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How to Choose the Right Paper for General Use

August 15th, 2013 7:29 am

Choosing the right paper for your project is more complex than just picking the most expensive sheet and keeping your fingers crossed. In fact, you shouldn’t think about choosing paper based on the highest quality available, or the highest quality you can afford. Rather, you should figure out the most appropriate quality paper for your needs because most appropriate equals best. Every kind of paper is graded according to four different criteria as below:


Brightness is how white, or reflective, a paper is. A low brightness in cheap commercial paper (or expensive specialized stationery) means you’ll see diminished contrast between the paper and the ink or toner. In other words, the whites will look off-white, and the blacks look not as deep or as dark as they could.

Brightness is rated according to a scale of 1 to 100, with 80 being the lowest commercial grade and 100 the highest. However, not all paper manufacturers use the same ISO scale, so while the numbers may not be directly comparable from paper maker to paper maker, the rule-of-thumb is, the higher the number, the brighter (better) the paper. The average brightness for photocopy paper is 92, while premium paper may have a rating of 96 or 97. Although most paper sold lists a brightness figure right on the packaging, other paper manufacturers eschew the numerical scale and instead describe their paper with monikers such as UltraBright or SuperBright.


Opacity is the degree to which light passes through the paper. Most paper exhibits a certain degree of translucency, so if you hold it up to the light, you can see what’s on the other side. With some cheap paper, the opacity is so low that whatever’s printed on the other side will bleed through, whether or not you hold it up to a light source. For this reason, low-opacity paper is highly unsuitable for double-sided printing. As with brightness, the general rule-of-thumb: The better (more expensive) the paper grade, the higher its opacity. There’s no specific opacity grading scheme, though many manufacturers will describe their products as low-, medium-, or high-opacity paper.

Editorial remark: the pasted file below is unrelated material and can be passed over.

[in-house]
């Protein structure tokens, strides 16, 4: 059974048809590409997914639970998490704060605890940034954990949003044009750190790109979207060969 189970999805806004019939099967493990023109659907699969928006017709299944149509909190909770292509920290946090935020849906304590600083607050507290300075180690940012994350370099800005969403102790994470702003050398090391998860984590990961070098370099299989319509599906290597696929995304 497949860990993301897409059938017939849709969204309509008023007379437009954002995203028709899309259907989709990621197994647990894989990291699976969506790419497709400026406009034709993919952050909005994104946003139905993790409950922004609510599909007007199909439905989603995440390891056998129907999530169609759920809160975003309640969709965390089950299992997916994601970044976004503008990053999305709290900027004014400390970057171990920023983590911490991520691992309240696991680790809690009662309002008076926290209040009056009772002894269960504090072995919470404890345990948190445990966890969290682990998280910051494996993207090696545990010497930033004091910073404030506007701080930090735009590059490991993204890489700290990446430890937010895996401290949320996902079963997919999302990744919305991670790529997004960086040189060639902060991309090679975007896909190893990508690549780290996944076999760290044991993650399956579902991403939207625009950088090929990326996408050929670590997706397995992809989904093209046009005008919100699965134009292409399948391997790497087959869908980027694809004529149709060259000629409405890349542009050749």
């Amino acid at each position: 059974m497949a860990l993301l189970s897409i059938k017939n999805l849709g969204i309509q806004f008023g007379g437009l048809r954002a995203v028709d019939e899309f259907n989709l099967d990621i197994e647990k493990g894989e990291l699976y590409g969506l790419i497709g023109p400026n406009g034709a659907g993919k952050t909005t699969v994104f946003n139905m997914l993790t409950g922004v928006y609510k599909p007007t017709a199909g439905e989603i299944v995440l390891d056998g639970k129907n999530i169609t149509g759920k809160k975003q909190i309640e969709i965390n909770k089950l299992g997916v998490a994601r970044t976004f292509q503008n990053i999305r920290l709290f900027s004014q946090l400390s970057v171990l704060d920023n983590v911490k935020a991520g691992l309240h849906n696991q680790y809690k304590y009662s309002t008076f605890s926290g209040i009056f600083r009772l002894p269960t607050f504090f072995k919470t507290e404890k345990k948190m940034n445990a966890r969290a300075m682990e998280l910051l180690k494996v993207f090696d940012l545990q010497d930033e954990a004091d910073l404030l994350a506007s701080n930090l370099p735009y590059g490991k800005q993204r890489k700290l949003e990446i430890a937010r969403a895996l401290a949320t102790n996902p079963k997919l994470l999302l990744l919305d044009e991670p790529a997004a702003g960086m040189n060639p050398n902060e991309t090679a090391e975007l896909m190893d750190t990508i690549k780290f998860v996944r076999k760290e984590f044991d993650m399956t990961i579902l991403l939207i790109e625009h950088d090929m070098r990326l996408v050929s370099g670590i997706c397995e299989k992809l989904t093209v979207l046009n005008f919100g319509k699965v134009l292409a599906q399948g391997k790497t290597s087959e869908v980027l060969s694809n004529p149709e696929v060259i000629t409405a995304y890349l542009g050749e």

Weight is how heavy or thick a paper is. Thick paper has a look and feel about it that denotes quality and importance, while thin paper has greater translucency, may impart a sense of cheapness (or the lack of importance of a document), and can be harder to handle (though it’s less expensive, and more can be stored in the same amount of space).

Paper weight is rated in pounds. The measurement reference harks back to the weight of 500 sheets of uncut printing-press paper. A 20-pound rating is the average weight for plain paper, 24 pounds is typical of a better-grade stock, and 32 pounds is generally considered stationery-grade. Report covers are 68 pounds, and postcard stock weighs in at 110 pounds.


Texture, also known as surface or smoothness, refers to how the paper looks and feels. Depending upon a number of factors (such as how it’s manufactured, if it’s coated or uncoated, the percentage of rag to cellulose, if any recycled materials are being used), paper can be smooth or slick, grained or pebbled, matte or silk. Texture affects how ink or toner is deposited and spread onto the paper. The rule of thumb is that smooth papers work better on inkjet and laser printers, while textured papers are more suited for handwritten notes and special-occasion use, such as wedding invitations and birth announcements.

Ideas of Choosing Window Curtains

May 21st, 2013 6:45 am

The window curtains that you use can completely change the way your room looks. So, If you are trying to select window treatments for your home but are unsure of where to start, there are a few pointers that will help make finding the right window curtains much easier.